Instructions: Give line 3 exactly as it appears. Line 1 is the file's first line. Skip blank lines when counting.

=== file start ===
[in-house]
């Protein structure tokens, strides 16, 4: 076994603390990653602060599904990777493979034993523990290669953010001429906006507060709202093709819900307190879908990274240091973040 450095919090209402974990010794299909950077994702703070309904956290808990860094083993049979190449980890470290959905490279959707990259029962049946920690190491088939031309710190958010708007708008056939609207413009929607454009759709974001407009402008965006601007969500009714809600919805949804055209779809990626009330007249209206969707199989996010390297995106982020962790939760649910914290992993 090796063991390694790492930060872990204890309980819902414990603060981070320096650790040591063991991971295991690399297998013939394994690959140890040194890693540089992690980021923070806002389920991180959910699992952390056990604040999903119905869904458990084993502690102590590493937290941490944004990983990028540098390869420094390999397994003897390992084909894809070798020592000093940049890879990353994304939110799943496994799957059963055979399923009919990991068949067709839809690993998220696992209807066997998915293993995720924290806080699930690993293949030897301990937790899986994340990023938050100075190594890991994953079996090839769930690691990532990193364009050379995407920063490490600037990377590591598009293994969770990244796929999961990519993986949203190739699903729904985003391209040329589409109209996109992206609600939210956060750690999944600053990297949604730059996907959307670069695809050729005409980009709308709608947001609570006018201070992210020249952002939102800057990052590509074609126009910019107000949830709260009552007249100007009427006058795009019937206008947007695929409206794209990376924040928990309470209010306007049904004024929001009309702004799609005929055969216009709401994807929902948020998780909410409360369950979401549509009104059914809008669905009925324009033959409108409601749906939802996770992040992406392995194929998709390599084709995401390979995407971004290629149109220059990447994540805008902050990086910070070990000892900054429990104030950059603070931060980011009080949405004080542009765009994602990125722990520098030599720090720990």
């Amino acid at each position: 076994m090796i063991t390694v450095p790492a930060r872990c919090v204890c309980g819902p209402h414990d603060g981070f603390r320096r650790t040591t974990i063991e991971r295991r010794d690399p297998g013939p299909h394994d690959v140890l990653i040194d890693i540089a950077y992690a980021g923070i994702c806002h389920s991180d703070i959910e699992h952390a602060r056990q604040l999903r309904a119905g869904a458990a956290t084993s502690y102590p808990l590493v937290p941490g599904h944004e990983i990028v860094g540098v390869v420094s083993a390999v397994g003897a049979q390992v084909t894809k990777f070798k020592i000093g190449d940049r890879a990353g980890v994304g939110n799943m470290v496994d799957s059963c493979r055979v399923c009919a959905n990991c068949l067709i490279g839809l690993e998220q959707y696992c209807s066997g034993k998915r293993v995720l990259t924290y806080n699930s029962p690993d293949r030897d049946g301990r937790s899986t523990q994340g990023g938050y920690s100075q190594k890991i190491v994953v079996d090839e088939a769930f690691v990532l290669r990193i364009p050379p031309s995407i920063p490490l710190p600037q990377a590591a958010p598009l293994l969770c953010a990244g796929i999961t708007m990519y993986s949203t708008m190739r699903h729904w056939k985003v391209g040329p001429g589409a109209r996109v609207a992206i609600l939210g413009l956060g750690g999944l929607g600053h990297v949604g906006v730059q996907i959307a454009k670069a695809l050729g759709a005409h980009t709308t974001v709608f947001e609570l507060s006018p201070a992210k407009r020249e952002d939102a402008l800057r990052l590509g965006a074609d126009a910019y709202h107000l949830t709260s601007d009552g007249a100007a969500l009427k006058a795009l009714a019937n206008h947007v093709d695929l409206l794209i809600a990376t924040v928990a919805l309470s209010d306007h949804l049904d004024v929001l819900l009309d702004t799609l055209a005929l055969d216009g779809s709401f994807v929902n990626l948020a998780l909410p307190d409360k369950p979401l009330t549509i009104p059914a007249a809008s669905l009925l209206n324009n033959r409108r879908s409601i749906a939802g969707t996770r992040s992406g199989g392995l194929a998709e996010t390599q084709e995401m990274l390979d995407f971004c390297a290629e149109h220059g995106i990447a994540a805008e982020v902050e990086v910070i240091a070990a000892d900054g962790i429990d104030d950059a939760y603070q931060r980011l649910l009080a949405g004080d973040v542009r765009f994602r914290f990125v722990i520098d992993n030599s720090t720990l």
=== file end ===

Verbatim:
């Amino acid at each position: 076994m090796i063991t390694v450095p790492a930060r872990c919090v204890c309980g819902p209402h414990d603060g981070f603390r320096r650790t040591t974990i063991e991971r295991r010794d690399p297998g013939p299909h394994d690959v140890l990653i040194d890693i540089a950077y992690a980021g923070i994702c806002h389920s991180d703070i959910e699992h952390a602060r056990q604040l999903r309904a119905g869904a458990a956290t084993s502690y102590p808990l590493v937290p941490g599904h944004e990983i990028v860094g540098v390869v420094s083993a390999v397994g003897a049979q390992v084909t894809k990777f070798k020592i000093g190449d940049r890879a990353g980890v994304g939110n799943m470290v496994d799957s059963c493979r055979v399923c009919a959905n990991c068949l067709i490279g839809l690993e998220q959707y696992c209807s066997g034993k998915r293993v995720l990259t924290y806080n699930s029962p690993d293949r030897d049946g301990r937790s899986t523990q994340g990023g938050y920690s100075q190594k890991i190491v994953v079996d090839e088939a769930f690691v990532l290669r990193i364009p050379p031309s995407i920063p490490l710190p600037q990377a590591a958010p598009l293994l969770c953010a990244g796929i999961t708007m990519y993986s949203t708008m190739r699903h729904w056939k985003v391209g040329p001429g589409a109209r996109v609207a992206i609600l939210g413009l956060g750690g999944l929607g600053h990297v949604g906006v730059q996907i959307a454009k670069a695809l050729g759709a005409h980009t709308t974001v709608f947001e609570l507060s006018p201070a992210k407009r020249e952002d939102a402008l800057r990052l590509g965006a074609d126009a910019y709202h107000l949830t709260s601007d009552g007249a100007a969500l009427k006058a795009l009714a019937n206008h947007v093709d695929l409206l794209i809600a990376t924040v928990a919805l309470s209010d306007h949804l049904d004024v929001l819900l009309d702004t799609l055209a005929l055969d216009g779809s709401f994807v929902n990626l948020a998780l909410p307190d409360k369950p979401l009330t549509i009104p059914a007249a809008s669905l009925l209206n324009n033959r409108r879908s409601i749906a939802g969707t996770r992040s992406g199989g392995l194929a998709e996010t390599q084709e995401m990274l390979d995407f971004c390297a290629e149109h220059g995106i990447a994540a805008e982020v902050e990086v910070i240091a070990a000892d900054g962790i429990d104030d950059a939760y603070q931060r980011l649910l009080a949405g004080d973040v542009r765009f994602r914290f990125v722990i520098d992993n030599s720090t720990l």